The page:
POWELL: Leaving Saddam Hussein in possession of weapons of mass destruction for a few more months or years is not an option. Not in a post-September 11 world.

ENSOR: The speech would turn out to be riddled with misleading allegations. But at the time the press plays it as an overwhelming success.

WILKERSON: He had walked into my office musing, and he said words to the effect of, "I wonder how we'll all feel if we put half a million troops into Iraq and march from one corner of the country to the other and find nothing.


PHILLIPS: Well, straight ahead, new arrests and new details of the deadly terror attacks in Jordan. We're live in Amman with an update on that investigation. The news keeps coming in. We're going to keep bringing it to you. More LIVE FROM straight ahead.

ANNOUNCER: You're watching LIVE FROM on CNN, the most trusted name in news.


PHILLIPS: Live now in B Control. Shock, anger, and steely resolve in Jordan as king and country unite over the terror bombings that ripped through Amman on Wednesday.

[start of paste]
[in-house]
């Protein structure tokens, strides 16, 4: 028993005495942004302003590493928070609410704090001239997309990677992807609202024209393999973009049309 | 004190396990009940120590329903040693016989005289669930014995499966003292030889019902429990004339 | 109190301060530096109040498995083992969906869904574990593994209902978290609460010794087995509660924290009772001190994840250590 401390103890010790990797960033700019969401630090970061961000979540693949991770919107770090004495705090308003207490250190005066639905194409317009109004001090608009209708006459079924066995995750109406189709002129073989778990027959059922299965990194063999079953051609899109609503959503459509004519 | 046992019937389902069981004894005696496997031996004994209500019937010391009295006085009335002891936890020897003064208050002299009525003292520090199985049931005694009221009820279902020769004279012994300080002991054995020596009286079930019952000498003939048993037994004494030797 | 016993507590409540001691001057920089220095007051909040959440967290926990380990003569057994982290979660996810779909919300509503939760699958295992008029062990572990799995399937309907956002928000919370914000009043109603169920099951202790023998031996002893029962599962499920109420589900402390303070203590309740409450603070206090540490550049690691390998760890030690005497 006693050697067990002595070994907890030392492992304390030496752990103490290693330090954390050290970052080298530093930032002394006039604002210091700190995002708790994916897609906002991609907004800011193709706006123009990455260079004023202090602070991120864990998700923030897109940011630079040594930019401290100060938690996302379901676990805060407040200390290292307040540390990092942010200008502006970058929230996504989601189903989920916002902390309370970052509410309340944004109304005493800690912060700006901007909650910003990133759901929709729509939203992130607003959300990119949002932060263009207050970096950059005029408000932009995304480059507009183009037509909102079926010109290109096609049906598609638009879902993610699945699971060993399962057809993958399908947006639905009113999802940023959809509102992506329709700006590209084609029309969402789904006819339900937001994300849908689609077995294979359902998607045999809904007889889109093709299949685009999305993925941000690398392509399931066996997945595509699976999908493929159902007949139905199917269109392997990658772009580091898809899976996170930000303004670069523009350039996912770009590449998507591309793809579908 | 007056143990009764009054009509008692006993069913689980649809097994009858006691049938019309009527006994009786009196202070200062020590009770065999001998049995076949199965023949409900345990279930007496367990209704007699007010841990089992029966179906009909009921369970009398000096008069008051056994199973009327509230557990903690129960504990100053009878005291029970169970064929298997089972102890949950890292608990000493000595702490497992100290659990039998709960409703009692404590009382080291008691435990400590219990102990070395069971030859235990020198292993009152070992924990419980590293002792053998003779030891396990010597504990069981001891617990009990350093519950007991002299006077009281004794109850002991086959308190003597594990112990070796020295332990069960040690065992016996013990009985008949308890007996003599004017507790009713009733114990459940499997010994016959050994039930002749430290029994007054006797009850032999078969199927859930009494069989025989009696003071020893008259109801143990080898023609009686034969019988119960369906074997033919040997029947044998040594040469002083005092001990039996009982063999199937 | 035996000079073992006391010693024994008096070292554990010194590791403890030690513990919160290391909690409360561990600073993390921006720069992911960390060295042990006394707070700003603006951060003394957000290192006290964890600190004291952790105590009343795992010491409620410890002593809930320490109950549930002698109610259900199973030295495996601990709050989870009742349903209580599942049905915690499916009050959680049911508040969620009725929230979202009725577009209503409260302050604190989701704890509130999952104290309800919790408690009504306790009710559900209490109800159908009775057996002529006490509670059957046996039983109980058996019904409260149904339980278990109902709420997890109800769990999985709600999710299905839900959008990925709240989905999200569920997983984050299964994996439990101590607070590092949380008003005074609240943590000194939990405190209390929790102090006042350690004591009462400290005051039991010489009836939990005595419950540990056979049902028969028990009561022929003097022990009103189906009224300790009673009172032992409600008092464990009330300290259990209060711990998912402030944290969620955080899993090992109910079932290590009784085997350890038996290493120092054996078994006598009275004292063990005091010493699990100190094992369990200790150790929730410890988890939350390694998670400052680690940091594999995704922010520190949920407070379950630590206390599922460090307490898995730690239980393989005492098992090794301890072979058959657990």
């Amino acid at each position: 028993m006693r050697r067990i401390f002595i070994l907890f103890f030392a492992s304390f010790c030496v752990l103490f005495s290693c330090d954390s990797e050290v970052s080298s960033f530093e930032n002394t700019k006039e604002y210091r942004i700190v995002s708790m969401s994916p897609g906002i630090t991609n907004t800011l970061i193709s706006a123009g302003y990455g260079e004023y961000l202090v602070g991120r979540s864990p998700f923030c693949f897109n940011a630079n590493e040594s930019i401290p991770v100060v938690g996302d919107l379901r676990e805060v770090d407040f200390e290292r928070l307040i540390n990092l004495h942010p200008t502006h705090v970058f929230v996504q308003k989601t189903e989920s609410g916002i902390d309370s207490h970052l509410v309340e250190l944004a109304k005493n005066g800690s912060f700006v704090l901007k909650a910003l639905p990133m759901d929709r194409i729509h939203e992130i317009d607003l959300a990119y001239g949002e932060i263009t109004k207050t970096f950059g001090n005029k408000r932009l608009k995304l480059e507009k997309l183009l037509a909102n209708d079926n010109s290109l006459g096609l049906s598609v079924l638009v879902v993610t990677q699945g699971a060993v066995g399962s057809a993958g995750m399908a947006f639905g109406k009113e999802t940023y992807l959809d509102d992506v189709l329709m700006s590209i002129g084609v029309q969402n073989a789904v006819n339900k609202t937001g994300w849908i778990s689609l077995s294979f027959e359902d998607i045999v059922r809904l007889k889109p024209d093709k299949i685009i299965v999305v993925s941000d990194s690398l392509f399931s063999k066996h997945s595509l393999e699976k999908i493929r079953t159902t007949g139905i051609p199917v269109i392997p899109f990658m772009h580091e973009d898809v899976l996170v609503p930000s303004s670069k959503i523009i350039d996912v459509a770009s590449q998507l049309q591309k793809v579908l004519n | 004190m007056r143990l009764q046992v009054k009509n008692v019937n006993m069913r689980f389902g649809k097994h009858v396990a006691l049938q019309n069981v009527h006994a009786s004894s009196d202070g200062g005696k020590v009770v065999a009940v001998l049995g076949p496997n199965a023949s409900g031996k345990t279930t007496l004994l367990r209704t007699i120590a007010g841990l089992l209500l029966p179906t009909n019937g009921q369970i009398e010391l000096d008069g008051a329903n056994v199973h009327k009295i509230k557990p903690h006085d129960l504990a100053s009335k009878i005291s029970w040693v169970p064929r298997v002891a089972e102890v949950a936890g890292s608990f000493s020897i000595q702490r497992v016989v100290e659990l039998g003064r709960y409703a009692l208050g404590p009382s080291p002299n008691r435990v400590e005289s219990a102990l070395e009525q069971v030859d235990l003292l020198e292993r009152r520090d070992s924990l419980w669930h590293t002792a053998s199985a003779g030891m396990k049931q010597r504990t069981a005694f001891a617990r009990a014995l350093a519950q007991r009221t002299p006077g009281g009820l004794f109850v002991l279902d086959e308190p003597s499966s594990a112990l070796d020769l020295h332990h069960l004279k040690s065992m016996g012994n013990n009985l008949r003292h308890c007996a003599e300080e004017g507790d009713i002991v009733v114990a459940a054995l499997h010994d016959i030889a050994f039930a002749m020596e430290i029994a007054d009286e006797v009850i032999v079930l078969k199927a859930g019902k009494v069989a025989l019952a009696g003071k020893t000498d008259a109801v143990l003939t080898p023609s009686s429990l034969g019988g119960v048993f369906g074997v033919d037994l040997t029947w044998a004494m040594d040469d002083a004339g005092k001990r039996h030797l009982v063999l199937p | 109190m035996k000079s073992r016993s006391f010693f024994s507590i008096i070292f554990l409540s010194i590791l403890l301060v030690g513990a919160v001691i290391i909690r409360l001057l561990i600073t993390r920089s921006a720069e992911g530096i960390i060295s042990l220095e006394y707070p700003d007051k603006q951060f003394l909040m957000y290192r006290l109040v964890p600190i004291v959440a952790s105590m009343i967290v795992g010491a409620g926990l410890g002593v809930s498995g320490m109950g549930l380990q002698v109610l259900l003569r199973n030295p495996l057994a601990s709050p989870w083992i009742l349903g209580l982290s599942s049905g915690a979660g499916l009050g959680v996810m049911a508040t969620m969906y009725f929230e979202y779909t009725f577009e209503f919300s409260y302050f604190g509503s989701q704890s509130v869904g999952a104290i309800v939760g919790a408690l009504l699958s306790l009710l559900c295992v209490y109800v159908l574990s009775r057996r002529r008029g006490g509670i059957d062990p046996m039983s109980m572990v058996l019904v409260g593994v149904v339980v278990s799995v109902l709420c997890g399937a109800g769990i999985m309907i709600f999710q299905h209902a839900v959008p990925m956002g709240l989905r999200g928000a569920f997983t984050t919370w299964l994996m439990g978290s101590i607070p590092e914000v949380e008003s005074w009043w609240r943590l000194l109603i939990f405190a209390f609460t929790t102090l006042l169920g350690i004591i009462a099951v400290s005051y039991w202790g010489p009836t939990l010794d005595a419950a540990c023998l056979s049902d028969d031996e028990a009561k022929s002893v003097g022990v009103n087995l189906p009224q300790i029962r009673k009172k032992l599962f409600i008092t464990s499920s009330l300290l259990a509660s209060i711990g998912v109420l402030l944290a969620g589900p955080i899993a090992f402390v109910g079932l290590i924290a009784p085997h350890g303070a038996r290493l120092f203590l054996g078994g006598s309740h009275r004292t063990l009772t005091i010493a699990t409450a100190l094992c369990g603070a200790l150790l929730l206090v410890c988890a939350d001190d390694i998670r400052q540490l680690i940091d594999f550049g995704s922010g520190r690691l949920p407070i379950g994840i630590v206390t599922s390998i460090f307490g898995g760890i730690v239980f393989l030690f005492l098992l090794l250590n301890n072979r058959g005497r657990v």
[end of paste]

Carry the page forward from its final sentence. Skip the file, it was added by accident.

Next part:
At least 12 people have been arrested, and King Abdullah II is vowing to bring those perpetrators to justice.

A group claiming to be the al Qaeda in Iraq has posted Internet boasts about the explosions that continue to claim victims. Although the posts can't be verified, Jordanian and U.S. officials agree these attacks have all the hallmarks.

CNN's Jon Mann with more on where the investigation stands right now.

Jon, tell us about the arrests that have been made.

JONATHAN MANN, CNN CORRESPONDENT: Kyra, we don't know a great deal, but what I can tell you is this: you're absolutely right. At least 12 people are known to have been arrested. That much has been confirmed for us by the Jordanian government. And they've been identified as citizens of Jordan and Iraq.

Once again, Iraq -- Iraqis seem to be very close to the center of whatever it was that happened here, the attacks that took the lives of more than 56 people. At least two of the bombers, their remains have been identified as Iraqi, as well.

We have seen reports that talk about a great many more arrests than that, more than 100. Right now those are reports and rumors. The government is saying 12. But Jordanians and Iraqis, they're starting to rule some people and some possibilities out -- Kyra.